Facing local 'uncertainty,' O'Neill confirms Dubai string of horses

By Tom Pedulla/Special to HRN
December 12, 2019 11:29am

Trainer Doug O’Neill, pointing to issues surrounding the racing industry in his home state of California, is set to make an unprecedented foray to the Dubai World Cup Carnival.

Although American trainers have sent horses to compete in the Carnival before, O’Neill would be the first to shift such a significant part of his stable there. Of his formidable 85-horse operation, 17 runners are scheduled to journey to Dubai on Jan. 15. They will be overseen on a daily basis by top assistant Leandro Mora.

The Carnival, which carries $12.74 million in purses, is comprised of nine consecutive Thursday programs that extend from Jan. 2 through Feb. 27. Then comes $2.7 million Super Saturday on March 7 and the $35 million Dubai World Cup on March 28.

O’Neill indicated he felt his hand was somewhat forced in his decision to look for lucrative races at Meydan Racecourse. “Southern California is my home and I’m so grateful and blessed to be part of the racing community here,” he said. “But there is a lot of uncertainty here.”

Equine fatalities, primarily at Santa Anita, have placed the racing industry under intense scrutiny and exerted equally intense pressure to overhaul the game. Issues range from racing surfaces to race-day medication to the use of whips.

O’Neill noted that his stable is 15 or 20 horses short of its usual level, and “the motivation for a lot of horse owners is kind of down right now.”

The more O’Neill looked for places to run beyond California, the more appealing Dubai became.

“We’ve had a bunch of runners over there and won there before. Everything is first class. They really roll out the red carpet,” said the veteran trainer, who counts two Kentucky Derby wins among his career highlights. “You’re proud to be part of the game over there.”

The 5-year-old Pavel, fourth in the Dubai World Cup both of the last two years, and Landeskog, a seemingly improving 3-year-old sprinter that placed second in the Sept. 21 Gallant Bob Stakes (G2) at Parx Racing in his most recent start, are set to head the 17-horse contingent.

“I’m not really looking at it that we are going to go over there and win every race. I’m not even really looking at it from a monetary standpoint,” O’Neill said. “It’s a great opportunity. There is a place for these horses to run and compete against top competition, and that’s what it’s about.”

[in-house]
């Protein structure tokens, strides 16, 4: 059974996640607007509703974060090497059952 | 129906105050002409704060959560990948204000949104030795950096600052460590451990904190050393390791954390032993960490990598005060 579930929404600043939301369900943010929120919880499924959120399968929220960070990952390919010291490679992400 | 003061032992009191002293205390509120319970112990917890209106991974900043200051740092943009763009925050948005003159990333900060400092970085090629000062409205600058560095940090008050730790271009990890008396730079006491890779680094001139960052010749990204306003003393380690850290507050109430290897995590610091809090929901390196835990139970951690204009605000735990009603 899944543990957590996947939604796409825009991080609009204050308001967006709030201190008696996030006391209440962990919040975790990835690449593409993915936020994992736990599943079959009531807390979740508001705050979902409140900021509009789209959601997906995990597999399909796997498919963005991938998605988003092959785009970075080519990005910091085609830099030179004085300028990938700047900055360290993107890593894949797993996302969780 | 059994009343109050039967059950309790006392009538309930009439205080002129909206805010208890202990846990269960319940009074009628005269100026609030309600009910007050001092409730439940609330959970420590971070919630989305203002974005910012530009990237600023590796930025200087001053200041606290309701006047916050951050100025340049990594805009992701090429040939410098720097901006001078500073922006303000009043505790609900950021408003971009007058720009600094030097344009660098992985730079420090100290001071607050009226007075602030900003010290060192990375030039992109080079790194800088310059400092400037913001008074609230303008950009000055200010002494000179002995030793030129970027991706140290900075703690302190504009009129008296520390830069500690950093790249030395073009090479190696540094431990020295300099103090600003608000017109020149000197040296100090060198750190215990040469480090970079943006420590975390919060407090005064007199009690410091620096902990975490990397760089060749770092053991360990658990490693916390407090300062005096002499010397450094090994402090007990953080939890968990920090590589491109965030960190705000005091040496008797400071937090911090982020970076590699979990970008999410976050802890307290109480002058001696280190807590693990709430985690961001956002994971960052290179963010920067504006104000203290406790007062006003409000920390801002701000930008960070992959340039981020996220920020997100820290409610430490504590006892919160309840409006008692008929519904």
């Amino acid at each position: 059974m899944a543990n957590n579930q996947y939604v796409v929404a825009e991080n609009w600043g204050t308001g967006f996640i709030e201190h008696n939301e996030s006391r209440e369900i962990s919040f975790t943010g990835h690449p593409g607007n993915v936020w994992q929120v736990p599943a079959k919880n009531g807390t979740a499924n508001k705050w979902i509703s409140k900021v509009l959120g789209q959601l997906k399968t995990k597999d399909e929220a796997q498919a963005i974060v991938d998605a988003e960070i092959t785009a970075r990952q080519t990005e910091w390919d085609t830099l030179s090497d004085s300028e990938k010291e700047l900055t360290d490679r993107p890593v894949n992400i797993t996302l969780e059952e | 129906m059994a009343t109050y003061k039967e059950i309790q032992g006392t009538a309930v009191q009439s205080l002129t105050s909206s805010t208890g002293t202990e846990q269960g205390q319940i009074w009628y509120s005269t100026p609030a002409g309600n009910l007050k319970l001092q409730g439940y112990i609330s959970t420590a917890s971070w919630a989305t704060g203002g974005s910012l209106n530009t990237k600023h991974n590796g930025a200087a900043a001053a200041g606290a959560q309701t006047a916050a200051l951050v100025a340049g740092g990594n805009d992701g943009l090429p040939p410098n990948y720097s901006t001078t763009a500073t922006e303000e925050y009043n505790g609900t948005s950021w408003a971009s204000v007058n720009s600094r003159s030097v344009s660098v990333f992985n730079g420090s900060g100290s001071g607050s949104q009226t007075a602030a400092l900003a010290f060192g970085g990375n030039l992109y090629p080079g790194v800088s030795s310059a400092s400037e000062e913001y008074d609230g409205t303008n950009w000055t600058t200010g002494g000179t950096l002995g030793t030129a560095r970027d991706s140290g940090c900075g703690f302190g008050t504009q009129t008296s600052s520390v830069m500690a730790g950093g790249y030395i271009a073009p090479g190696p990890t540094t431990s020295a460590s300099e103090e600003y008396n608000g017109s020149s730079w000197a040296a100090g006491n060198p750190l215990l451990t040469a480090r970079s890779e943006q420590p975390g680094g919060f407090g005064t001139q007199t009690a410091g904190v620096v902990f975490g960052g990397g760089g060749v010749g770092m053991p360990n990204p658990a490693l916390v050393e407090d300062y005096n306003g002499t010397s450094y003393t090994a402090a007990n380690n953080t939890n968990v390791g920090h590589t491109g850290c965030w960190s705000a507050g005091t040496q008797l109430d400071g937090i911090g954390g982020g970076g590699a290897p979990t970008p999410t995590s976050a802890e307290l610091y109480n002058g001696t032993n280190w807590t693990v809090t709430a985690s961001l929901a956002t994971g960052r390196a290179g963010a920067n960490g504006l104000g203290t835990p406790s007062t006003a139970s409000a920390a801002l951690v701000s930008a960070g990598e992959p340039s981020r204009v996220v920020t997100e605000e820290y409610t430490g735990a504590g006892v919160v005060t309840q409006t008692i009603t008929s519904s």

Last year’s results suggest there is some advantage to giving horses time to acclimate to Dubai and travel over the Meydan surface. Super Saturday produced three of the nine winners on Dubai World Cup night, an annual prime target for top trainers and owners from around the world.

Without getting into specifics, O’Neill acknowledged that the Dubai Racing Club will assist with expenses, as it has done for others in the past.

“It’s really just a matter of what we end up bringing. We are still a month out,” O’Neill noted. “They’ve been great to work with. As much as I keep thanking them for the opportunity, they are grateful that we have horses we are sending over. Hopefully, it will be a win-win and we can be competitive at a high level over there.”

Trainer Ken McPeek had similar hopes when he sent a four-horse string to Dubai last winter. He came away without a victory. Three of the four horses fared so poorly that they returned to the U.S. ahead of schedule.

While McPeek praised the accommodations and hospitality, he believes his horses were assigned more weight than was appropriate.

“They may have so much respect for American dirt horses that I think handicappers are almost scared of them,” McPeek said. “The way they weighted our horses, it was too much. It was frustrating because at times we were carrying 8, 10, 12 pounds more than any other horse in the race.”

McPeek went on: “Maybe I didn’t take the right horses, but I did think the horses I took were given too much weight to handle. For whatever reason, it didn’t work for me. Maybe we’ll go back another day. But for this year, we’re focused on domestic racing.”

O’Neill is approaching his attempt with an open mind and a perceptible level of excitement, believing he may be able to show fellow trainers what is possible.

“Hopefully, we can be the eyes and ears and maybe spread the word,” he said. “Hopefully, there can be more barns like us in the future.”


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